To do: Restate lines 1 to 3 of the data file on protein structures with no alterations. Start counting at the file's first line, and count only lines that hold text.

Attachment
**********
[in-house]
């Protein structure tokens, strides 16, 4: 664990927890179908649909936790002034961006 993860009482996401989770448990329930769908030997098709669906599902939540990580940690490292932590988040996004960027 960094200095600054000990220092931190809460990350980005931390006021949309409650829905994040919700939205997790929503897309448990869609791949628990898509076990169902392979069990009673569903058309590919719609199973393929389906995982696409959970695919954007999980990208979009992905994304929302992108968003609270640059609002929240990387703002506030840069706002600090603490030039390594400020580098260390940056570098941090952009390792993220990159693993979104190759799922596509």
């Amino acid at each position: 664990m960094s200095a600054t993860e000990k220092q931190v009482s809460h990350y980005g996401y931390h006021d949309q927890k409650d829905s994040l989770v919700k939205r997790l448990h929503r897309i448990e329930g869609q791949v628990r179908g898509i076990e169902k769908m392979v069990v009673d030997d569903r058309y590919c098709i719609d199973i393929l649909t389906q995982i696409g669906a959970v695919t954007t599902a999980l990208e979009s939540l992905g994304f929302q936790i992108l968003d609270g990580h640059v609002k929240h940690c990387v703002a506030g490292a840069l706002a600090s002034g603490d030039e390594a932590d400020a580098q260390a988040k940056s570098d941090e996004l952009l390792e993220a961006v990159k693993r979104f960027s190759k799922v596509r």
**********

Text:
[in-house]
């Protein structure tokens, strides 16, 4: 664990927890179908649909936790002034961006 993860009482996401989770448990329930769908030997098709669906599902939540990580940690490292932590988040996004960027 960094200095600054000990220092931190809460990350980005931390006021949309409650829905994040919700939205997790929503897309448990869609791949628990898509076990169902392979069990009673569903058309590919719609199973393929389906995982696409959970695919954007999980990208979009992905994304929302992108968003609270640059609002929240990387703002506030840069706002600090603490030039390594400020580098260390940056570098941090952009390792993220990159693993979104190759799922596509």
């Amino acid at each position: 664990m960094s200095a600054t993860e000990k220092q931190v009482s809460h990350y980005g996401y931390h006021d949309q927890k409650d829905s994040l989770v919700k939205r997790l448990h929503r897309i448990e329930g869609q791949v628990r179908g898509i076990e169902k769908m392979v069990v009673d030997d569903r058309y590919c098709i719609d199973i393929l649909t389906q995982i696409g669906a959970v695919t954007t599902a999980l990208e979009s939540l992905g994304f929302q936790i992108l968003d609270g990580h640059v609002k929240h940690c990387v703002a506030g490292a840069l706002a600090s002034g603490d030039e390594a932590d400020a580098q260390a988040k940056s570098d941090e996004l952009l390792e993220a961006v990159k693993r979104f960027s190759k799922v596509r």